|Microentrepreneur||Small trader||Medium entrepreneur|
|Employment||< 10||< 50||< 250|
|Balance sheet total||≤ 2 mln EUR||≤ 10 mln EUR||≤ 43 mln EUR|
|Net turnover||≤ 2 mln EUR||≤ 10 mln EUR||≤ 50 mln EUR|
The last two criteria are alternative. This means that if the entrepreneur does not exceed the threshold in relation to his / hers, he still meets the definition requirements and maintains the SME status. When determining the number of people employed, employees should be taken into account, as defined by the Labor Code, and thus excluding people working under civil law contracts.
When determining the level of employment, it should be converted into the so-called Annual Work Units, which correspond to the number of full-time employees working for the enterprise over the entire reference year considered. People working part-time or only for part of the year are indicated as fractions.
To determine financial data, accounting data is used as at the date of closing the books of accounts for a given period, i.e. currently data for 2019. Conversion into EUR should be made at the average exchange rate announced by the National Bank of Poland on the last day of the financial year.
The situation is simple for independent and independent enterprises. In contrast, for a company operating in a group, establishing SME status can become more complicated. The provisions introduce an obligation to consolidate the data taken into account for the purposes of determining the SME status for the entire capital group, i.e. related companies and the so-called partner enterprises.
Related enterprises are those which have a majority of the voting rights in another enterprise or are entitled to control it on another basis (e.g. contract). As a rule, enterprises may also be considered indirectly related when through at least one enterprise, natural person or group of natural persons acting jointly. In this case, the data taken into account for determining the SME status should be fully consolidated.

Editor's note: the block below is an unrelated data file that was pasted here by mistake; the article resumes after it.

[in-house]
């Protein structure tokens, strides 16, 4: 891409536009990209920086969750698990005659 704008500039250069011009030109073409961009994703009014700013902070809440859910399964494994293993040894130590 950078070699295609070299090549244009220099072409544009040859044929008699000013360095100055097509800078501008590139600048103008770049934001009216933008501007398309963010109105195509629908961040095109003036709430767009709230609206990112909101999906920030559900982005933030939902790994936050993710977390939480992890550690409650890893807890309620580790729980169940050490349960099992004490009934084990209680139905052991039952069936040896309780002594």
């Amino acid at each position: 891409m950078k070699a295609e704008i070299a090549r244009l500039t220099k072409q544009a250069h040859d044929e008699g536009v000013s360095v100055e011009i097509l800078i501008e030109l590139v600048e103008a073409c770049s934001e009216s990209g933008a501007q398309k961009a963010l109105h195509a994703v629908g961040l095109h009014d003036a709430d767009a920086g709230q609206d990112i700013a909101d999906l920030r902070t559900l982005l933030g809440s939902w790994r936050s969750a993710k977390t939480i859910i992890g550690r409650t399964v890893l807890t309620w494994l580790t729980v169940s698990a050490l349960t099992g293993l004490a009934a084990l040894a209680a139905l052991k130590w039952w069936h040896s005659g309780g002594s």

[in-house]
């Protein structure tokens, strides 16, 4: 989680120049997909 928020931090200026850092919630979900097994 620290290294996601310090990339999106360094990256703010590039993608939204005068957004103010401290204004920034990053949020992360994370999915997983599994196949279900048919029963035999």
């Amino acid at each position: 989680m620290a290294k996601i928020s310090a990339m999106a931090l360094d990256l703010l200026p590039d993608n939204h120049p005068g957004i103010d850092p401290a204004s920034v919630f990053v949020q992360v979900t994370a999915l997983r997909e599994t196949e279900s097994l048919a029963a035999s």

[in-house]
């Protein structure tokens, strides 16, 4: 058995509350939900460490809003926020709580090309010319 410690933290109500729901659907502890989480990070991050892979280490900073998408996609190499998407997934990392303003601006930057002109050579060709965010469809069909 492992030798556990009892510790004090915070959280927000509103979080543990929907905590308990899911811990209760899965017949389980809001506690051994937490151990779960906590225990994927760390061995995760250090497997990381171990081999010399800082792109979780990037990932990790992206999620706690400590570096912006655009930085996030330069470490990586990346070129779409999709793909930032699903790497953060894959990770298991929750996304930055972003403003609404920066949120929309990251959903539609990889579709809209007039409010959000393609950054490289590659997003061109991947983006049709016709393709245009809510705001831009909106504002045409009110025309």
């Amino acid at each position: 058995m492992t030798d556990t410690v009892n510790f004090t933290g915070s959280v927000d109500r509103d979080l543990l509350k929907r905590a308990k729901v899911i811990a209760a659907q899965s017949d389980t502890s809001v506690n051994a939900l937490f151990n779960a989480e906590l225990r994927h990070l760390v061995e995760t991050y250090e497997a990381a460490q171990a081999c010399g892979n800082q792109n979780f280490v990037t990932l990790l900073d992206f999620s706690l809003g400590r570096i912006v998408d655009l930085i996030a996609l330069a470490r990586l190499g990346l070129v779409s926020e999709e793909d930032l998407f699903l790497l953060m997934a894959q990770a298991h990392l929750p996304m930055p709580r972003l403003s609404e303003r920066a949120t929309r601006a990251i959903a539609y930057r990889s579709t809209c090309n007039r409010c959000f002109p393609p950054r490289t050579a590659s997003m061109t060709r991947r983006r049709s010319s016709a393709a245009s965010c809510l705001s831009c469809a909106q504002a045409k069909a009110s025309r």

Partner enterprises are enterprises that own at least 25% of the downstream enterprise or the voting rights of such enterprise. There are exceptions to this rule. Obviously, partner enterprises cannot have more than 50% of the votes, otherwise they would become linked enterprises. In the case of partner enterprises, consolidation should be done in proportion to their share.
For entrepreneurs operating in a group, establishing the status of an SME may prove to be a complex and lengthy undertaking.
Previously received forms of assistance
The application for granting aid should contain information about the state aid received by the applicant in the last 10 years. Entrepreneurs wishing to obtain aid for restructuring should therefore carefully examine the forms of public aid received in the past. Due to such a long period for which the entrepreneur must provide information on previously received aid, even entrepreneurs who carry out thorough documentation of their activities may have a problem with meeting this requirement.
Entrepreneurs who do not have full information about the aid received in this period may supplement it using the register of granted public aid kept by the President of the Office of Competition and Consumer Protection. The register contains most of the information needed to complete the application.
However, caution should be exercised in relying on information obtained from the registry. Although public entities granting state aid are required to enter current data, practice shows that not all forms of aid are disclosed in the register. For this reason, the applicant, knowing about the public aid received in the past, which for some reason is not included in the register, should complete the data in the application on his own.
Achieving the statutory economic and social goals
Pursuant to the Act, aid may be granted if it prevents and leads to the reduction of social difficulties or overcoming market imperfections, if, without granting it, this objective would not be achieved or would be achieved to a lesser extent.
Therefore, the regulations require the granting of aid to achieve certain general social, desired effects, which can be defined as positive externalities of the entrepreneur’s activity. The existence of this requirement also makes the aid conditional. According to the EU rules of state aid, the aid must create the so-called incentive effect.